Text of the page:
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Skin Infections in Dogs

Bacterial infections often develop in skin that has been traumatized and abraded by excessive rubbing, chewing, and scratching. Pyoderma is therefore a frequent complication of other skin diseases, particularly those that cause intense itching. Antibiotics and medicated shampoos may be included in treatment plans.

Puppy Dermatitis (Impetigo and Acne)

Impetigo and acne are mild surface skin infections that occur in puppies under 1 year of age. Impetigo presents with pus-filled blisters on the hairless parts of the abdomen and the groin. The blisters rupture, leaving thin brown crusts. Puppies housed in unsanitary quarters are most likely to be infected.

Acne occurs in puppies 3 months of age and older. It can be identified by purplish red pustules and blackheads that come to a head and drain pus. These lesions are found on the chin and lower lip, and occasionally in the genital area, perineum, and groin. Blockage of hair follicles by skin scales and sebum is a predisposing cause. Acne is more common among Doberman Pinschers, Golden Retrievers, Boxers, Great Danes, and Bulldogs, but can occur in any puppy.

Treatment: Topical therapy for impetigo and mild acne involves bathing the puppy with a benzoyl peroxide shampoo (OxyDex or Pyoben) twice a week for two to three weeks. Correct any predisposing causes, such as unsanitary puppy quarters.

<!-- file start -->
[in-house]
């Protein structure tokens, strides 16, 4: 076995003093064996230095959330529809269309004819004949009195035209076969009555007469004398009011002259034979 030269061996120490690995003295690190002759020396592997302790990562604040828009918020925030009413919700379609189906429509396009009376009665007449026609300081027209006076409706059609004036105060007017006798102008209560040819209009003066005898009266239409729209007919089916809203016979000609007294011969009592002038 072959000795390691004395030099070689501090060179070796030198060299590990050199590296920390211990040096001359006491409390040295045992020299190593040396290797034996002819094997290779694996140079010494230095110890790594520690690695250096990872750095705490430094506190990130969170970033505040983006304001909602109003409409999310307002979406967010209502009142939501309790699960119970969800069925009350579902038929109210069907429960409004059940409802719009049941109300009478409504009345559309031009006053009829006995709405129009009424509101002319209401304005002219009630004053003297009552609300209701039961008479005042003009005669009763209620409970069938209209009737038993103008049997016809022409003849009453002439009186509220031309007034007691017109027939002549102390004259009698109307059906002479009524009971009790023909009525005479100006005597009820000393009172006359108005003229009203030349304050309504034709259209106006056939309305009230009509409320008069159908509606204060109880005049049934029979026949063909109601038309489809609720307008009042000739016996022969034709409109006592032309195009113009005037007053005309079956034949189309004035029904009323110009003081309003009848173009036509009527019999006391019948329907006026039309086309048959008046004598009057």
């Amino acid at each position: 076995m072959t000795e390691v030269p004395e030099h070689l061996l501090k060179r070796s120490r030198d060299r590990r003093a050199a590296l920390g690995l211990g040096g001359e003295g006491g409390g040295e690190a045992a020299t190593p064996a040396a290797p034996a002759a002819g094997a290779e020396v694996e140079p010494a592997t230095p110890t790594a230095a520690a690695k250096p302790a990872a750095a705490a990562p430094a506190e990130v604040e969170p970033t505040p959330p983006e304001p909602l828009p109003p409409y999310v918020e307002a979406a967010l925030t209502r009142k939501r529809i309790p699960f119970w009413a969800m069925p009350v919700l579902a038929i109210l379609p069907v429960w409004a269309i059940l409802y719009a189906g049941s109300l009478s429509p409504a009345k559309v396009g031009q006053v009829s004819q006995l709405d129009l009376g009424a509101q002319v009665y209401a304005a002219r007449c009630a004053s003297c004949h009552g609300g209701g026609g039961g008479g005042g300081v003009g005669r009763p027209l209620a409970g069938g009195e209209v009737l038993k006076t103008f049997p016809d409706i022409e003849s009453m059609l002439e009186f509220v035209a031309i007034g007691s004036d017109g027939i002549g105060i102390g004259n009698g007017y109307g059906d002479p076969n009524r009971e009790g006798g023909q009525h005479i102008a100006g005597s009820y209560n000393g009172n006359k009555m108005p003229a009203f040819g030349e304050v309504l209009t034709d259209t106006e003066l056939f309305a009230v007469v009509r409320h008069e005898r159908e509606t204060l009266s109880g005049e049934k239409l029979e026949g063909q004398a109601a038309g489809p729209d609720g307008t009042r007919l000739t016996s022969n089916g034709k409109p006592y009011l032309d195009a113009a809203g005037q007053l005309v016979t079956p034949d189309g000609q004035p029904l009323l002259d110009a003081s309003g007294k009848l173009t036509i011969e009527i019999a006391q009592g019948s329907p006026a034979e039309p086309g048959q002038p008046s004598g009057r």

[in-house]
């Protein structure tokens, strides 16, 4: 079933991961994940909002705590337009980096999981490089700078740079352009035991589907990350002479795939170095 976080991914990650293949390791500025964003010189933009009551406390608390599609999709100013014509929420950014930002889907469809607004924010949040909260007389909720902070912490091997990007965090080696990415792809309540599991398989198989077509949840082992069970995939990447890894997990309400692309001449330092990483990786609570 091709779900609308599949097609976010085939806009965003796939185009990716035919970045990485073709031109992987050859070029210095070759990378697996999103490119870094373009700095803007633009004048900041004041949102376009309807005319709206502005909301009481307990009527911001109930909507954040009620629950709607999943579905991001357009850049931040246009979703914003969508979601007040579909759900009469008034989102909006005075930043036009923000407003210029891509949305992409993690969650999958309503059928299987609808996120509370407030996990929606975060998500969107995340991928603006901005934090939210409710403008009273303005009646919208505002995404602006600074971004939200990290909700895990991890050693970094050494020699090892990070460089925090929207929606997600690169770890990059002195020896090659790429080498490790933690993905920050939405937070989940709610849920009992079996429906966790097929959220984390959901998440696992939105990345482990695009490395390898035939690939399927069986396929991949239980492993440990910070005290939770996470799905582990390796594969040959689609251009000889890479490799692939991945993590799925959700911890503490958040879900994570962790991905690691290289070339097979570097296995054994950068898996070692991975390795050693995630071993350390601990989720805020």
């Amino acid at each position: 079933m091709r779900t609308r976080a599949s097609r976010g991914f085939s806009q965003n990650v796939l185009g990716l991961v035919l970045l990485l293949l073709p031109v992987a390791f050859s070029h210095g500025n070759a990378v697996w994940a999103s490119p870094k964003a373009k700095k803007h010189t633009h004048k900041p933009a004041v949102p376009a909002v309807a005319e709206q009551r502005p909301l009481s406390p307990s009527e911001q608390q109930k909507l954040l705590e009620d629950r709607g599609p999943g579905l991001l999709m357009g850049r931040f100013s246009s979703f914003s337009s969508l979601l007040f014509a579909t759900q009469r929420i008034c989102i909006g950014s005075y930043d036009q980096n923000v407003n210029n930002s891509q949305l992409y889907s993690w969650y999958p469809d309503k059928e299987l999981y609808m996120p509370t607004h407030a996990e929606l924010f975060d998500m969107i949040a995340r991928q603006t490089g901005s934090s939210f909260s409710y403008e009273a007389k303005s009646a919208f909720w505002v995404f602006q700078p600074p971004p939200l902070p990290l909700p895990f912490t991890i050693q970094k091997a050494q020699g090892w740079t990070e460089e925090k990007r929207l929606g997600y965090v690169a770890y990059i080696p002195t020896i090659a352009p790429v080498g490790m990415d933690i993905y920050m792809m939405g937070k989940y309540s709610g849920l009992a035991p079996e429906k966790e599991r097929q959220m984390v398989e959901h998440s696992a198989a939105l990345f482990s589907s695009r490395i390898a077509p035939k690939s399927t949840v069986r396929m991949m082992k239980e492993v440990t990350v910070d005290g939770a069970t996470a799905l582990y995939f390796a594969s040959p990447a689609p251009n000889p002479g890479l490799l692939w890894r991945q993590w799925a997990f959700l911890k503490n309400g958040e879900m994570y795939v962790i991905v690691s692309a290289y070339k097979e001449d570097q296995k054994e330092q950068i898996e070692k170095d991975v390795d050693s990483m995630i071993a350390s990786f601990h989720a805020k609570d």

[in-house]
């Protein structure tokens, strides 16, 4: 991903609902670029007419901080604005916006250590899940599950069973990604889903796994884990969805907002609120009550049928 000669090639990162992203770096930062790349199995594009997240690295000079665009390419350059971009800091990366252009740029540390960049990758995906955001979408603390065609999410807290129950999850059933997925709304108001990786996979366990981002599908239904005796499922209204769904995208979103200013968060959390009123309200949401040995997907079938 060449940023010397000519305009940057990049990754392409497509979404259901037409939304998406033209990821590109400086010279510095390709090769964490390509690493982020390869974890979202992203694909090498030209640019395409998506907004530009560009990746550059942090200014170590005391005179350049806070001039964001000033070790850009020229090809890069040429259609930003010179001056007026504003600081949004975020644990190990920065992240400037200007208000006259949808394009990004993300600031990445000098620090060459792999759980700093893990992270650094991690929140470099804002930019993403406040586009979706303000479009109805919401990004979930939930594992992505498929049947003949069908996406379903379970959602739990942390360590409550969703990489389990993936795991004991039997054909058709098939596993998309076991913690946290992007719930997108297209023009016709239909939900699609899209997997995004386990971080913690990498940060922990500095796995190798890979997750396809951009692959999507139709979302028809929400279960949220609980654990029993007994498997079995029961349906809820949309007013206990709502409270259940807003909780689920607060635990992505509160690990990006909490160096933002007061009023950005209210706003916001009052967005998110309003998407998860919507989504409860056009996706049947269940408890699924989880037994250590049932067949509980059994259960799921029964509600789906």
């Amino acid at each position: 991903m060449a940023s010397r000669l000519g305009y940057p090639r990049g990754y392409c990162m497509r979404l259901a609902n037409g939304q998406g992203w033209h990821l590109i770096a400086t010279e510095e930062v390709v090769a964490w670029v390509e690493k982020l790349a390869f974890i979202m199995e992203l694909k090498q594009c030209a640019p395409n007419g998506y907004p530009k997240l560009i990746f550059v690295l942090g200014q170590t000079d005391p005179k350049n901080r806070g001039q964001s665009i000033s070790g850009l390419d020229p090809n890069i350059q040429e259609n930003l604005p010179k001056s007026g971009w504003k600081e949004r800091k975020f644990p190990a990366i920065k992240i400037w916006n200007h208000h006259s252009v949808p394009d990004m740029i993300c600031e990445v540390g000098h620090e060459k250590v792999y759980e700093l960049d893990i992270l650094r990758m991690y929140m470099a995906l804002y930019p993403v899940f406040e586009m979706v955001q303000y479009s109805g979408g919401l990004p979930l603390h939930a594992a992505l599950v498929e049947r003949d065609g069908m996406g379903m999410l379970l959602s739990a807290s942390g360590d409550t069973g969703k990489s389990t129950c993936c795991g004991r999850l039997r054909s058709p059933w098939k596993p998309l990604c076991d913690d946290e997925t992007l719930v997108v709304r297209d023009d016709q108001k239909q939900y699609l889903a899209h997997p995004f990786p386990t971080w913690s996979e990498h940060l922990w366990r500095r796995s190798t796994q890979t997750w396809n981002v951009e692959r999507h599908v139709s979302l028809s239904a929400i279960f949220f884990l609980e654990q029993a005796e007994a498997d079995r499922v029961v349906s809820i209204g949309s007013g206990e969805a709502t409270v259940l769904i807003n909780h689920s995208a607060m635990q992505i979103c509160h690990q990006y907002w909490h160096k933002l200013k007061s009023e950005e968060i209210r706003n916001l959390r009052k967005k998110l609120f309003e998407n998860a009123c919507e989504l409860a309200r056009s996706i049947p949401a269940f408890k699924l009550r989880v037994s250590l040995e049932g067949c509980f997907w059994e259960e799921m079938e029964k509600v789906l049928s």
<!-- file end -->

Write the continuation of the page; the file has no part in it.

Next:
Acne is often a deep-seated skin infection and may not respond to topical therapy alone. Your veterinarian may add a course of oral antibiotics that are effective against Staphylococcus. Acne usually resolves spontaneously at sexual maturity.

Skin Fold Pyoderma

When skin surfaces rub together, the skin becomes wet and inflamed. This creates ideal conditions for bacterial growth. An infection of the skin folds can take a variety of forms. It occurs as lip fold pyoderma in spaniels, setters, St. Bernards, and other breeds with heavy lips; as face fold pyoderma in Pekingese and Chinese Shar-Pei; as vulvar fold pyoderma in obese females; and as tail fold pyoderma in breeds with corkscrew tails, such as Bulldogs, Boston Terriers, and Pugs.

The signs of skin fold pyoderma anywhere on the body are the same: irritation and inflammation of the skin. The moist skin also gives off a foul odor.

Treatment: The most effective treatment is to eliminate the skin fold by corrective surgery. When this is not feasible, the condition can be controlled by cleansing the infected skin fold with a benzoyl peroxide shampoo such as Sulf OxyDex, OxyDex, or Pyoben. Dry the skin and then apply OxyDex or Pyoben gel twice a day for 10 to 14 days. An antibiotic-steroid cream (such as Panolog) can be used twice a day for two or three days to control inflammation and itching. There are also medical wipes available for cleaning the skin folds.

Once the infection has been successfully treated, use benzoyl peroxide gel as needed to prevent recurrence. Medicated powders applied to cleaned and dried areas will also assist in controlling this condition.

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